Most people think the Government’s definition of extremism is unhelpful, according to an official survey.
Over 2,500 members of the public submitted views to the Commission for Countering Extremism. Nearly 60 per cent said the definition was “very unhelpful” with 17 per cent describing it as “unhelpful”.
Speaking in the wake of the report, Home Secretary Sajid Javid said his department was starting work on a new Counter Extremism Strategy.
The Government’s 2015 report states: “Extremism is the vocal or active opposition to our fundamental values, including democracy, the rule of law, individual liberty and the mutual respect and tolerance of different faiths and beliefs.
“We also regard calls for the death of members of our armed forces as extremist”.
Asked if they could describe extremism, 70 per cent of the public said they were “not sure”. Only 25 per cent thought they could.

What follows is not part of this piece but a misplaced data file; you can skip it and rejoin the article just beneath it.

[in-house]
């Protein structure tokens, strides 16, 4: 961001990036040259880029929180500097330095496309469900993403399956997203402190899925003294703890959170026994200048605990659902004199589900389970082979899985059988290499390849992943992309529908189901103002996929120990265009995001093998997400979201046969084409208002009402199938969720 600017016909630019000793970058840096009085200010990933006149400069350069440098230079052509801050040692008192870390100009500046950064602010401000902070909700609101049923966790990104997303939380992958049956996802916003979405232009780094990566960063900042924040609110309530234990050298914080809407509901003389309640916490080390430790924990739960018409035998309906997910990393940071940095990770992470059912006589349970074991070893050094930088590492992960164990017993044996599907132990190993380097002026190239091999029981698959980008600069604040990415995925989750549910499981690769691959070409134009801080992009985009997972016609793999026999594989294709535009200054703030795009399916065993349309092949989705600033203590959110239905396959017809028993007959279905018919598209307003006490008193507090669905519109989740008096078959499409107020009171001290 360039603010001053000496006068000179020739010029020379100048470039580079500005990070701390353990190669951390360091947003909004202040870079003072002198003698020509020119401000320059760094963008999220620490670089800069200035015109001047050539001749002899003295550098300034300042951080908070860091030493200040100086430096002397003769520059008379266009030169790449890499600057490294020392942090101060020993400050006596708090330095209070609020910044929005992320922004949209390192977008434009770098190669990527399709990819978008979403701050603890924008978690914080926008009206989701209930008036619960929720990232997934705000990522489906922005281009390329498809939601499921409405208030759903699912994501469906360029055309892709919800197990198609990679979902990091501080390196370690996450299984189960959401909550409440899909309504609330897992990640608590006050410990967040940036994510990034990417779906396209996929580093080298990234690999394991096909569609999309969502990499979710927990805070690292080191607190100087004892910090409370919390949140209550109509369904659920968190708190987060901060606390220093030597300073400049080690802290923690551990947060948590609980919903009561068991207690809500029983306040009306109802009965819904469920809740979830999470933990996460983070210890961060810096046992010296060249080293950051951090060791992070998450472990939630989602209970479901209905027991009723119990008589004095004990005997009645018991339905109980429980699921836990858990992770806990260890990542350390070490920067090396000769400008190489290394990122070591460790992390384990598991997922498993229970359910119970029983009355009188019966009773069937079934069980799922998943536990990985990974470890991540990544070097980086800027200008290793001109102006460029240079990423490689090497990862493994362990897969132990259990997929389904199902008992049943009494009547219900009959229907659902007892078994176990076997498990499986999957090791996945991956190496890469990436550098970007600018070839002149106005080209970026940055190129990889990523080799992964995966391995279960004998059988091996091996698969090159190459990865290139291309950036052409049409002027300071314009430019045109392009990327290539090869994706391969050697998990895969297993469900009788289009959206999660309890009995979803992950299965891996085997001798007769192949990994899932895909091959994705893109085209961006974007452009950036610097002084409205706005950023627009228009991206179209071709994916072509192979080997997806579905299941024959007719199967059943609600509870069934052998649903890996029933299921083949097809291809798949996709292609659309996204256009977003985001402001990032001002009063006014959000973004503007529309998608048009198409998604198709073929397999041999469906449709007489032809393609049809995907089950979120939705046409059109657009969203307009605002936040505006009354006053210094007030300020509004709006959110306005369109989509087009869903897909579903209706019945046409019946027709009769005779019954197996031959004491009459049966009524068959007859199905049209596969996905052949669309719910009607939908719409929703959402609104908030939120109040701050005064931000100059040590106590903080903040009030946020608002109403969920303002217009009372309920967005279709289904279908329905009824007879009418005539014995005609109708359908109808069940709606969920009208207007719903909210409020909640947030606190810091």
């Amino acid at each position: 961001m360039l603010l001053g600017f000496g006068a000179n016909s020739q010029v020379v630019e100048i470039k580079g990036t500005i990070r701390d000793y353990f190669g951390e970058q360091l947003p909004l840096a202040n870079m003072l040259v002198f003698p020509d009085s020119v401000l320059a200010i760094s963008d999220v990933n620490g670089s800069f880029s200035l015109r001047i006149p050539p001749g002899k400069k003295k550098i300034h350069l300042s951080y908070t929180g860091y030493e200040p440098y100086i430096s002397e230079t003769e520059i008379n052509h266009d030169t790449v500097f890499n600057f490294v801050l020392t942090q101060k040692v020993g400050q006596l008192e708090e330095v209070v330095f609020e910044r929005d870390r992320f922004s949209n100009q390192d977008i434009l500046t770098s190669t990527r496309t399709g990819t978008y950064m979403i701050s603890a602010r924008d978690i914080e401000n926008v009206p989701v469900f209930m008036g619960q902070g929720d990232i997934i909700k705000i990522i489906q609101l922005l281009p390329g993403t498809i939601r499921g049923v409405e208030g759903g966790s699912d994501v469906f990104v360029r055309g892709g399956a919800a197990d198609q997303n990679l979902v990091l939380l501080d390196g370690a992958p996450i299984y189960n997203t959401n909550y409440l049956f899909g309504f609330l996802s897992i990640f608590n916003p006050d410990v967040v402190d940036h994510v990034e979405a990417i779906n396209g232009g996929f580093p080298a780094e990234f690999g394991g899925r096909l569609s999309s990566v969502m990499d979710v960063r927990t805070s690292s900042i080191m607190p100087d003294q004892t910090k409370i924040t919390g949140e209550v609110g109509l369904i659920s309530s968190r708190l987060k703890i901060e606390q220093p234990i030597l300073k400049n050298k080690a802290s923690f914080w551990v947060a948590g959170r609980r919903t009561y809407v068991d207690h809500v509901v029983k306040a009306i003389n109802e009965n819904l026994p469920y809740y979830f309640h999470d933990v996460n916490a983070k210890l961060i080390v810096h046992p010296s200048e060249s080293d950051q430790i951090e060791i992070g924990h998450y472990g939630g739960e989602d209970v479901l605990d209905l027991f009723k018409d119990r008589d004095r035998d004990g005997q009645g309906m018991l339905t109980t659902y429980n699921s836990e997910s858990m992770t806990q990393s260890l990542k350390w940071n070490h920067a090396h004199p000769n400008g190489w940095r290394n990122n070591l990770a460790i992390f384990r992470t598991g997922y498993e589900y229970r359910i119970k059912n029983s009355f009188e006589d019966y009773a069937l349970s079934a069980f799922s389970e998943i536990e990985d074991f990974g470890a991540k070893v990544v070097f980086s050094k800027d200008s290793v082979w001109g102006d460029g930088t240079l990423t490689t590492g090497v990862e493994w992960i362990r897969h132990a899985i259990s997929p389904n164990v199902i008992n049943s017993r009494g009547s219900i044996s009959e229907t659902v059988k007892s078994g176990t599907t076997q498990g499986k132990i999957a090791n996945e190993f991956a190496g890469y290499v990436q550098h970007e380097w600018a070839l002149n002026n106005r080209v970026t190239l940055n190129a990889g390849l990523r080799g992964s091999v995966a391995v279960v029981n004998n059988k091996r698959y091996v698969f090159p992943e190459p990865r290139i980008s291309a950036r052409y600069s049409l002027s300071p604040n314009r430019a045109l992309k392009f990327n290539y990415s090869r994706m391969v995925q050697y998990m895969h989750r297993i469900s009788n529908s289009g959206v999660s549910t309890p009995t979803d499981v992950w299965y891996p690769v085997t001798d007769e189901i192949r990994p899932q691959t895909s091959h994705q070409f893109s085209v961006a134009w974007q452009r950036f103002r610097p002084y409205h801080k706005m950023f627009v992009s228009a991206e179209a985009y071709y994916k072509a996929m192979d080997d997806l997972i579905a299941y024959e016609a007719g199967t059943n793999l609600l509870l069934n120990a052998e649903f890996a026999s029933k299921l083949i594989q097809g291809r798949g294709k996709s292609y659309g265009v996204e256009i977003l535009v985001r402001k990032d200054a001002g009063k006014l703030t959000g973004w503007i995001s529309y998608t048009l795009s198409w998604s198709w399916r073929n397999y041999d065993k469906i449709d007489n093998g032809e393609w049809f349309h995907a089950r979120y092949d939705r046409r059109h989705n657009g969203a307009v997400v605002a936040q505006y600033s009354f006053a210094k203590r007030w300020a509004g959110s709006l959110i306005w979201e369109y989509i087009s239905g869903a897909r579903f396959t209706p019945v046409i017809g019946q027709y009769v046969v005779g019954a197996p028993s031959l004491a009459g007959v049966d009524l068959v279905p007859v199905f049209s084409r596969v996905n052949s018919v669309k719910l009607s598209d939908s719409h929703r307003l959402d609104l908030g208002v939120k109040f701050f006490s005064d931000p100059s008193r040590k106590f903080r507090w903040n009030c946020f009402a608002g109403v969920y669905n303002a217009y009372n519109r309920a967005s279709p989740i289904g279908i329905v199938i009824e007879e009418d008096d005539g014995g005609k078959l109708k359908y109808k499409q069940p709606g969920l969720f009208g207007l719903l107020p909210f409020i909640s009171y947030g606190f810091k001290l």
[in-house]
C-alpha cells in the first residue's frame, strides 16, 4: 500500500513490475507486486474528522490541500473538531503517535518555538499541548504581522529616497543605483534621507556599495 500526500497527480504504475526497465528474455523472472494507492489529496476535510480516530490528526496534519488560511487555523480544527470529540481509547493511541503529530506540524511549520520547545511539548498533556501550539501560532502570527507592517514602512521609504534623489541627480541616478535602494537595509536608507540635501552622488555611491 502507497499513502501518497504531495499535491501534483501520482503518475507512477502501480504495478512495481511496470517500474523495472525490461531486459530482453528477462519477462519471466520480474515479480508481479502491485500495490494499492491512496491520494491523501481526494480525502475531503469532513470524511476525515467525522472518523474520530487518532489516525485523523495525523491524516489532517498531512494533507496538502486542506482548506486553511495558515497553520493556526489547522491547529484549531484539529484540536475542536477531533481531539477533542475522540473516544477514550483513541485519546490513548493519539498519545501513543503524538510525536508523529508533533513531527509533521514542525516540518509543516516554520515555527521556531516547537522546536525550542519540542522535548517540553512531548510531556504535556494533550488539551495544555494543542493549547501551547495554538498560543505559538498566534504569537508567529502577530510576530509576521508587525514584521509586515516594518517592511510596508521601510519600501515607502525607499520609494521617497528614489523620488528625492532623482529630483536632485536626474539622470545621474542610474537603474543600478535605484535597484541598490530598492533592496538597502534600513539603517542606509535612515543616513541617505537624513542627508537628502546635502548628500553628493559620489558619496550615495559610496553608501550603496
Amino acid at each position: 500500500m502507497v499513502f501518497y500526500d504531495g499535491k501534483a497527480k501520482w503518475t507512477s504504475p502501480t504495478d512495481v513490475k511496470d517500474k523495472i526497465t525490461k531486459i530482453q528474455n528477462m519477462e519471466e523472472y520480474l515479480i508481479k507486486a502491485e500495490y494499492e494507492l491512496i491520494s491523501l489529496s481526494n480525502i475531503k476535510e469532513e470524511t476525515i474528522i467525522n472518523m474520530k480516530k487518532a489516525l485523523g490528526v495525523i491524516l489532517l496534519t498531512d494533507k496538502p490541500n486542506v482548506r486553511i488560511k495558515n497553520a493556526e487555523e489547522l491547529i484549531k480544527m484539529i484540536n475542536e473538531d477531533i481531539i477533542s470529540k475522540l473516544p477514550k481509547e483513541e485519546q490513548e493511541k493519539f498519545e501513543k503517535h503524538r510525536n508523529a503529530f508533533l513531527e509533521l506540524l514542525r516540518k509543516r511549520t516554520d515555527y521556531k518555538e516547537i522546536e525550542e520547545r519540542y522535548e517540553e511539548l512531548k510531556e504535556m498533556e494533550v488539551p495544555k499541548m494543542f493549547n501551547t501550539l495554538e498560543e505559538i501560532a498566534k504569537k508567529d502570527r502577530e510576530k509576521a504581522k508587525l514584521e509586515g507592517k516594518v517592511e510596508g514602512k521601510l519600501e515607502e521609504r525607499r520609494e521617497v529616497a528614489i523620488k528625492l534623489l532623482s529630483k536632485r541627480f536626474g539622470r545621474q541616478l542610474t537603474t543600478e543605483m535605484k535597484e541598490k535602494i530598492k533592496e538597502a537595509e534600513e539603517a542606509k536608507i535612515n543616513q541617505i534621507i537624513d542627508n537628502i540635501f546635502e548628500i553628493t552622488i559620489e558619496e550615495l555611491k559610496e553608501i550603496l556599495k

The results came from the Commission’s first call for evidence, ahead of making recommendations to the Home Secretary.
Speaking in south London today, Mr Javid criticised the “thought police”, adding, “people are entitled to hold and express their own views”.
“But the challenge is being able to identify where an opinion crosses the line into extremism”, he said, acknowledging the struggle the Government has had in defining the issue.
And he added that there is a “delicate balance between personal and religious freedom and protecting our shared values”.
Mr Javid also announced that his department has started work “on a comprehensive new Counter Extremism Strategy”.
Defend Free Speech
The Christian Institute encouraged supporters to respond to the Commission’s consultation.
The Institute is also working with the Peter Tatchell Foundation and the National Secular Society on a campaign which puts a spotlight on the Commission’s work.